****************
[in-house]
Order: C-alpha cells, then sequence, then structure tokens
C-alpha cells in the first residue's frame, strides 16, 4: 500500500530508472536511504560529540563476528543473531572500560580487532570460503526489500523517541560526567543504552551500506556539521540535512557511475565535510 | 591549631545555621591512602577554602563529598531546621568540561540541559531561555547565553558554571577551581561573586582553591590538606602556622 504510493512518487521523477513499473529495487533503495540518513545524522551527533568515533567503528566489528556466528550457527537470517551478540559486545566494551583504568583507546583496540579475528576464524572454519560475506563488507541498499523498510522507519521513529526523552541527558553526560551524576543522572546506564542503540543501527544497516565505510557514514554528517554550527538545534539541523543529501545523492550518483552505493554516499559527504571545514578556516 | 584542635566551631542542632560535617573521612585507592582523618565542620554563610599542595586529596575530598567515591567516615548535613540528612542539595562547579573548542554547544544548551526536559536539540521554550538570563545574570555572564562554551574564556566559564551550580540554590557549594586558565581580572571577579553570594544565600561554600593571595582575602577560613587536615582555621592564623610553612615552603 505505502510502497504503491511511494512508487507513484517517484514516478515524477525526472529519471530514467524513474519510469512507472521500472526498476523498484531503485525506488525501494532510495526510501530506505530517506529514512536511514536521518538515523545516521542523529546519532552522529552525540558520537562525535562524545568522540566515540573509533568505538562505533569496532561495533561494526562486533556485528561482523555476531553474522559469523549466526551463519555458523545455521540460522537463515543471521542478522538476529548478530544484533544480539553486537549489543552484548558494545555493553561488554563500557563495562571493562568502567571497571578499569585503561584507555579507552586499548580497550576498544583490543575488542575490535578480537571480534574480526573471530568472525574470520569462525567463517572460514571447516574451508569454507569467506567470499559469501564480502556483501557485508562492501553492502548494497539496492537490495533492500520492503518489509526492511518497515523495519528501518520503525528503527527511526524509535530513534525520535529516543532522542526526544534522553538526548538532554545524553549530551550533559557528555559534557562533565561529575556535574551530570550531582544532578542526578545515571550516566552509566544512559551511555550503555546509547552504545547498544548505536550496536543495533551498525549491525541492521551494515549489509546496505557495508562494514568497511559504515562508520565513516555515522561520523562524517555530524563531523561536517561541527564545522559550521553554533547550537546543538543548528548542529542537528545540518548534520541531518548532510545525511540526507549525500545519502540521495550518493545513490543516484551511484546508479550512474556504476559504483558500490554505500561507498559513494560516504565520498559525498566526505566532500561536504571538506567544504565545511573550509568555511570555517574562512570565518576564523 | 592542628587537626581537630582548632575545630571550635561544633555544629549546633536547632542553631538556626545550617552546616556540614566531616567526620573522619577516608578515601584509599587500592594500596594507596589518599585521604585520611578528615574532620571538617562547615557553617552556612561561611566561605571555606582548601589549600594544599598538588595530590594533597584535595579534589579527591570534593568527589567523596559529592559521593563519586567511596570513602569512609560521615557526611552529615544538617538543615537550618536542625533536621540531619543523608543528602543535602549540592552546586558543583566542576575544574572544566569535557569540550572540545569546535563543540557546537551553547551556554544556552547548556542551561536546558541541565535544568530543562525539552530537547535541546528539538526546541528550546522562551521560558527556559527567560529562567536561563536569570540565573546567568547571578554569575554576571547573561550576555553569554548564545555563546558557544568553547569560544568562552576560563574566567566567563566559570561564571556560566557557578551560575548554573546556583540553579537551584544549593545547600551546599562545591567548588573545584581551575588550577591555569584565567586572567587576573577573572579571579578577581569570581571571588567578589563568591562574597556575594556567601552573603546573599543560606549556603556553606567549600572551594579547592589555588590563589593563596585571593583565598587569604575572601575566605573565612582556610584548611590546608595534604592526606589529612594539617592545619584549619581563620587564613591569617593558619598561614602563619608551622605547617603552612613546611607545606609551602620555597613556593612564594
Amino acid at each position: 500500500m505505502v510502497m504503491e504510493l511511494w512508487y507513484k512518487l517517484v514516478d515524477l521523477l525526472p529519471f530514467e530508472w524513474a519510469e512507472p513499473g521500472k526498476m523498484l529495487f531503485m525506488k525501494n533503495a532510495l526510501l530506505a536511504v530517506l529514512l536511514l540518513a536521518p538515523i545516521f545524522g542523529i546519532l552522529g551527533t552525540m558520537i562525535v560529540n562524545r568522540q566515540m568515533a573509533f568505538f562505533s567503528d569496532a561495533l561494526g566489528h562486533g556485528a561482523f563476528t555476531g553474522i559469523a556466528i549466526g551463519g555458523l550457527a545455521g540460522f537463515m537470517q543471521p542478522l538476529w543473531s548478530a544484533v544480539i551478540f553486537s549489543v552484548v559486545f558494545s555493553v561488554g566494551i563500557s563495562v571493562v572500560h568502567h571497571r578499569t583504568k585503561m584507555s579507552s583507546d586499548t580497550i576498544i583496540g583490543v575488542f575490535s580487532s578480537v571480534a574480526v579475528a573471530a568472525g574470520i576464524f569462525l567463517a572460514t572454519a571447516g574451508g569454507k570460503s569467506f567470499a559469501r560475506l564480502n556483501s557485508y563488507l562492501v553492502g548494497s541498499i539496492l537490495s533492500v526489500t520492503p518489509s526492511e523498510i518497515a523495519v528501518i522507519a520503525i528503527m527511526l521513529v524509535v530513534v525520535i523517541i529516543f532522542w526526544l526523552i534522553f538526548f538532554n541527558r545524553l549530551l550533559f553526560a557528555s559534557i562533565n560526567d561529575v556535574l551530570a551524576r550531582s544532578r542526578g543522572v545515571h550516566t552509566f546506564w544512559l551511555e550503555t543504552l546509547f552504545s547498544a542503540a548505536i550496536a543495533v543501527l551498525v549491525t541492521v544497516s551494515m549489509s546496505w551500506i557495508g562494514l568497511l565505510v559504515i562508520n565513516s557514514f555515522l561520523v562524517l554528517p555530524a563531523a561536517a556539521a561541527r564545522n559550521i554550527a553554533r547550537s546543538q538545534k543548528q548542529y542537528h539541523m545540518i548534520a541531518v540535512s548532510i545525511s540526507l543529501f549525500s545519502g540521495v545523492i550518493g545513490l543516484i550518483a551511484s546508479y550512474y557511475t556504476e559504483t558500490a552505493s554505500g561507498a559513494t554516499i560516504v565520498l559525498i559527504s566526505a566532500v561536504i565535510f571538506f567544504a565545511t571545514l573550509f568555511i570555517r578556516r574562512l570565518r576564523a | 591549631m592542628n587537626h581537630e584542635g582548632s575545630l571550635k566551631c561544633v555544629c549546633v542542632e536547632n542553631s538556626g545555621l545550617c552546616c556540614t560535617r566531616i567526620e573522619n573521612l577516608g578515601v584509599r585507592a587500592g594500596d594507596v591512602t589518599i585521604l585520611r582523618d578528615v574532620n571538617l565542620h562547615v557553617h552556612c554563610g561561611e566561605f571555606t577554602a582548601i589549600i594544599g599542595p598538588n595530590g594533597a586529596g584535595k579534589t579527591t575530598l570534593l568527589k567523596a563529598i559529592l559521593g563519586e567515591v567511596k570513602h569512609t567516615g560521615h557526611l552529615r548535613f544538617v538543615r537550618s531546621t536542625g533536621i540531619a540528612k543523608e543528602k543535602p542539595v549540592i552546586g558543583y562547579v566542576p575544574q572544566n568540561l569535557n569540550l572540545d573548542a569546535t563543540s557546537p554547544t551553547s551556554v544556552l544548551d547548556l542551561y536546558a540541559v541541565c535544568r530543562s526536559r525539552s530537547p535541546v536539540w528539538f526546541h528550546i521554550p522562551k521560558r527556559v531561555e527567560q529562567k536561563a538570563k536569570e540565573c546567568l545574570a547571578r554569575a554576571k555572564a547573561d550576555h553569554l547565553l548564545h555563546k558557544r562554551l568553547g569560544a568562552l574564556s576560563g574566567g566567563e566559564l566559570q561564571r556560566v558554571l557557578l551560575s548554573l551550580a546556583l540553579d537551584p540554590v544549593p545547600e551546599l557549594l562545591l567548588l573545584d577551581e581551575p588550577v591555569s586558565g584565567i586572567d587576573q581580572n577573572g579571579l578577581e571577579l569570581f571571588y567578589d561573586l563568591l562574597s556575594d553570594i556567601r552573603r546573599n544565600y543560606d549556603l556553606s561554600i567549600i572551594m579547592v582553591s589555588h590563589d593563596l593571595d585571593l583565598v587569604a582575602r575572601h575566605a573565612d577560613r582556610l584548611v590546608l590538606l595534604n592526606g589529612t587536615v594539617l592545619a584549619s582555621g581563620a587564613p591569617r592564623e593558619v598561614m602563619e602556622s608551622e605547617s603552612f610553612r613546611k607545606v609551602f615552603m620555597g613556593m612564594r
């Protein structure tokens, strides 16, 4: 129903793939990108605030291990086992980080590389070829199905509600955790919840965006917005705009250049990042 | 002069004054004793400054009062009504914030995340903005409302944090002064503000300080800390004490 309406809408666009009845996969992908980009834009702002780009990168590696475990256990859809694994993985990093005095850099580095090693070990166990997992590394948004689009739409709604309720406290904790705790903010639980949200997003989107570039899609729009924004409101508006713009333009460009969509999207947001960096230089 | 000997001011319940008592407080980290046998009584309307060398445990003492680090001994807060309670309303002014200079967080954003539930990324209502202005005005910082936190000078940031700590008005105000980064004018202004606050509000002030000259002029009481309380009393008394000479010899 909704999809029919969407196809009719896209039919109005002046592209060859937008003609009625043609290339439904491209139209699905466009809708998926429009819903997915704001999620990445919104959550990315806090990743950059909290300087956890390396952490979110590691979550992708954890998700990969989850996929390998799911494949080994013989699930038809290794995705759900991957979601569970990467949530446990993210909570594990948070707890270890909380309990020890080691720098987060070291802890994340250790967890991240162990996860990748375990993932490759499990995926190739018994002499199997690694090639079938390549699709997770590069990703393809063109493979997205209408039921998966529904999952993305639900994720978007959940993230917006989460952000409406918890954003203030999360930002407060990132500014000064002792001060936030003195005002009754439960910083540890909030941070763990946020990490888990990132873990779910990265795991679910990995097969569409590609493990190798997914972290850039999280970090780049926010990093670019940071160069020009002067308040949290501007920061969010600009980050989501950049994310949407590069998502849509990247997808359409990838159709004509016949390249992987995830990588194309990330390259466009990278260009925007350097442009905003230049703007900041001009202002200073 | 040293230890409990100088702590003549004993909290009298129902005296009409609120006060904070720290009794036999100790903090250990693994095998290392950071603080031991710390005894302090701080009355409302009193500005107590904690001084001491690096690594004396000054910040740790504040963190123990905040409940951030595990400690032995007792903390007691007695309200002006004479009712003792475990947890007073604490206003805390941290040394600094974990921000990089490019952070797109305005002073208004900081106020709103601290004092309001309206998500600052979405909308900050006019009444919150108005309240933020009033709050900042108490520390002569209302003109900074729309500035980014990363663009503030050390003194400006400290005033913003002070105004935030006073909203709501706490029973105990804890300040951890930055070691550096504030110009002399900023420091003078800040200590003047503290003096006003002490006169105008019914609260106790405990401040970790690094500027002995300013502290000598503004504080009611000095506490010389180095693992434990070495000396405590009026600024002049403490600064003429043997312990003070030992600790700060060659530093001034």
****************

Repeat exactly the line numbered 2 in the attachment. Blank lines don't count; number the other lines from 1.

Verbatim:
Order: C-alpha cells, then sequence, then structure tokens